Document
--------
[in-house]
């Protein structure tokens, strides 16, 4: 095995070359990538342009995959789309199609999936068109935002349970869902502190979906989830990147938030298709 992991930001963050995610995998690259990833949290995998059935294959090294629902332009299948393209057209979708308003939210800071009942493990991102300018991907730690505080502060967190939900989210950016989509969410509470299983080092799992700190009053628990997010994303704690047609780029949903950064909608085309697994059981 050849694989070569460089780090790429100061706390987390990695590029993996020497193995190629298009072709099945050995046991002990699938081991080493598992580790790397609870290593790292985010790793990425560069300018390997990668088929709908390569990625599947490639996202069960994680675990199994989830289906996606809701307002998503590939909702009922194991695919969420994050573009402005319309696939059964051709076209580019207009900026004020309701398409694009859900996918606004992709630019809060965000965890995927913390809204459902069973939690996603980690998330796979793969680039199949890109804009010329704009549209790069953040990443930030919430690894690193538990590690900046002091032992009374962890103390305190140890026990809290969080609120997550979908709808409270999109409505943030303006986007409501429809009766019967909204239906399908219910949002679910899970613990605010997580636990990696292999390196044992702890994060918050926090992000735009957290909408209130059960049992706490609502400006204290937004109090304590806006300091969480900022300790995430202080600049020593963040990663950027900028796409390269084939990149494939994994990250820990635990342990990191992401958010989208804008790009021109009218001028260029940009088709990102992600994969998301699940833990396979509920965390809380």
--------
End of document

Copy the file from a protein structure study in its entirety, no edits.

[in-house]
């Protein structure tokens, strides 16, 4: 095995070359990538342009995959789309199609999936068109935002349970869902502190979906989830990147938030298709 992991930001963050995610995998690259990833949290995998059935294959090294629902332009299948393209057209979708308003939210800071009942493990991102300018991907730690505080502060967190939900989210950016989509969410509470299983080092799992700190009053628990997010994303704690047609780029949903950064909608085309697994059981 050849694989070569460089780090790429100061706390987390990695590029993996020497193995190629298009072709099945050995046991002990699938081991080493598992580790790397609870290593790292985010790793990425560069300018390997990668088929709908390569990625599947490639996202069960994680675990199994989830289906996606809701307002998503590939909702009922194991695919969420994050573009402005319309696939059964051709076209580019207009900026004020309701398409694009859900996918606004992709630019809060965000965890995927913390809204459902069973939690996603980690998330796979793969680039199949890109804009010329704009549209790069953040990443930030919430690894690193538990590690900046002091032992009374962890103390305190140890026990809290969080609120997550979908709808409270999109409505943030303006986007409501429809009766019967909204239906399908219910949002679910899970613990605010997580636990990696292999390196044992702890994060918050926090992000735009957290909408209130059960049992706490609502400006204290937004109090304590806006300091969480900022300790995430202080600049020593963040990663950027900028796409390269084939990149494939994994990250820990635990342990990191992401958010989208804008790009021109009218001028260029940009088709990102992600994969998301699940833990396979509920965390809380």